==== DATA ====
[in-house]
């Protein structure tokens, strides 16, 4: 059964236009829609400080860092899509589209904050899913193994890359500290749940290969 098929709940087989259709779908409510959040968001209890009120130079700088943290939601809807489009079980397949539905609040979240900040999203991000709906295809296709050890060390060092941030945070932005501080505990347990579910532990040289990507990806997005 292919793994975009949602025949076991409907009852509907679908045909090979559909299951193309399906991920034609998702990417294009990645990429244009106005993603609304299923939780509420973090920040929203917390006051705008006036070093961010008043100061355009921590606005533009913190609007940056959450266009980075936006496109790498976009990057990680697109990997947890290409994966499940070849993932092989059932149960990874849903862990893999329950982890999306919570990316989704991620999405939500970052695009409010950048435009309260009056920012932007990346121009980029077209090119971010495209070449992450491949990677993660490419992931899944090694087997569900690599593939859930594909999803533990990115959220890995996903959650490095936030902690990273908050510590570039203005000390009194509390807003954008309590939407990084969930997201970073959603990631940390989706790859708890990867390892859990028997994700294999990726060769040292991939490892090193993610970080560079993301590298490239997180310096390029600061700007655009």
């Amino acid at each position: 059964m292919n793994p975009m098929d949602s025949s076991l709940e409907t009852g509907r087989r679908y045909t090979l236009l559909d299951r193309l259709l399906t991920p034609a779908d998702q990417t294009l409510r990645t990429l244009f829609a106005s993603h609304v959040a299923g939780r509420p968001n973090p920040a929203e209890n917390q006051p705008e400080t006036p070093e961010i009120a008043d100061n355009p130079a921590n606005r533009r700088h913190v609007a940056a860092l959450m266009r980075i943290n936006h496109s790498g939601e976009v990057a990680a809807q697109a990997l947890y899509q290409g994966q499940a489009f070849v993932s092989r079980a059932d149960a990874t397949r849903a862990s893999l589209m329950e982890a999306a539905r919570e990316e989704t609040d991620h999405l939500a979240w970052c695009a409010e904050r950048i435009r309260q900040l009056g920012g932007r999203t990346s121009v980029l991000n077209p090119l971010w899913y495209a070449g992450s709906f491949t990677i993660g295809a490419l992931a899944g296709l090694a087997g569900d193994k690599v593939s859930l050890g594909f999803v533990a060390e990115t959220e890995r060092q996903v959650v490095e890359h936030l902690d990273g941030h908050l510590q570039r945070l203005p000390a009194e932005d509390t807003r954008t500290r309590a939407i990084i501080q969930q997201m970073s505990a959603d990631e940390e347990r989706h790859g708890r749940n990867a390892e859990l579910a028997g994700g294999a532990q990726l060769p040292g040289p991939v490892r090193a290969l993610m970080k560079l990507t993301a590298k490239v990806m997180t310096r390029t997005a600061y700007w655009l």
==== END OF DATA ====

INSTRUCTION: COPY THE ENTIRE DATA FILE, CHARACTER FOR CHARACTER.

[in-house]
């Protein structure tokens, strides 16, 4: 059964236009829609400080860092899509589209904050899913193994890359500290749940290969 098929709940087989259709779908409510959040968001209890009120130079700088943290939601809807489009079980397949539905609040979240900040999203991000709906295809296709050890060390060092941030945070932005501080505990347990579910532990040289990507990806997005 292919793994975009949602025949076991409907009852509907679908045909090979559909299951193309399906991920034609998702990417294009990645990429244009106005993603609304299923939780509420973090920040929203917390006051705008006036070093961010008043100061355009921590606005533009913190609007940056959450266009980075936006496109790498976009990057990680697109990997947890290409994966499940070849993932092989059932149960990874849903862990893999329950982890999306919570990316989704991620999405939500970052695009409010950048435009309260009056920012932007990346121009980029077209090119971010495209070449992450491949990677993660490419992931899944090694087997569900690599593939859930594909999803533990990115959220890995996903959650490095936030902690990273908050510590570039203005000390009194509390807003954008309590939407990084969930997201970073959603990631940390989706790859708890990867390892859990028997994700294999990726060769040292991939490892090193993610970080560079993301590298490239997180310096390029600061700007655009």
């Amino acid at each position: 059964m292919n793994p975009m098929d949602s025949s076991l709940e409907t009852g509907r087989r679908y045909t090979l236009l559909d299951r193309l259709l399906t991920p034609a779908d998702q990417t294009l409510r990645t990429l244009f829609a106005s993603h609304v959040a299923g939780r509420p968001n973090p920040a929203e209890n917390q006051p705008e400080t006036p070093e961010i009120a008043d100061n355009p130079a921590n606005r533009r700088h913190v609007a940056a860092l959450m266009r980075i943290n936006h496109s790498g939601e976009v990057a990680a809807q697109a990997l947890y899509q290409g994966q499940a489009f070849v993932s092989r079980a059932d149960a990874t397949r849903a862990s893999l589209m329950e982890a999306a539905r919570e990316e989704t609040d991620h999405l939500a979240w970052c695009a409010e904050r950048i435009r309260q900040l009056g920012g932007r999203t990346s121009v980029l991000n077209p090119l971010w899913y495209a070449g992450s709906f491949t990677i993660g295809a490419l992931a899944g296709l090694a087997g569900d193994k690599v593939s859930l050890g594909f999803v533990a060390e990115t959220e890995r060092q996903v959650v490095e890359h936030l902690d990273g941030h908050l510590q570039r945070l203005p000390a009194e932005d509390t807003r954008t500290r309590a939407i990084i501080q969930q997201m970073s505990a959603d990631e940390e347990r989706h790859g708890r749940n990867a390892e859990l579910a028997g994700g294999a532990q990726l060769p040292g040289p991939v490892r090193a290969l993610m970080k560079l990507t993301a590298k490239v990806m997180t310096r390029t997005a600061y700007w655009l």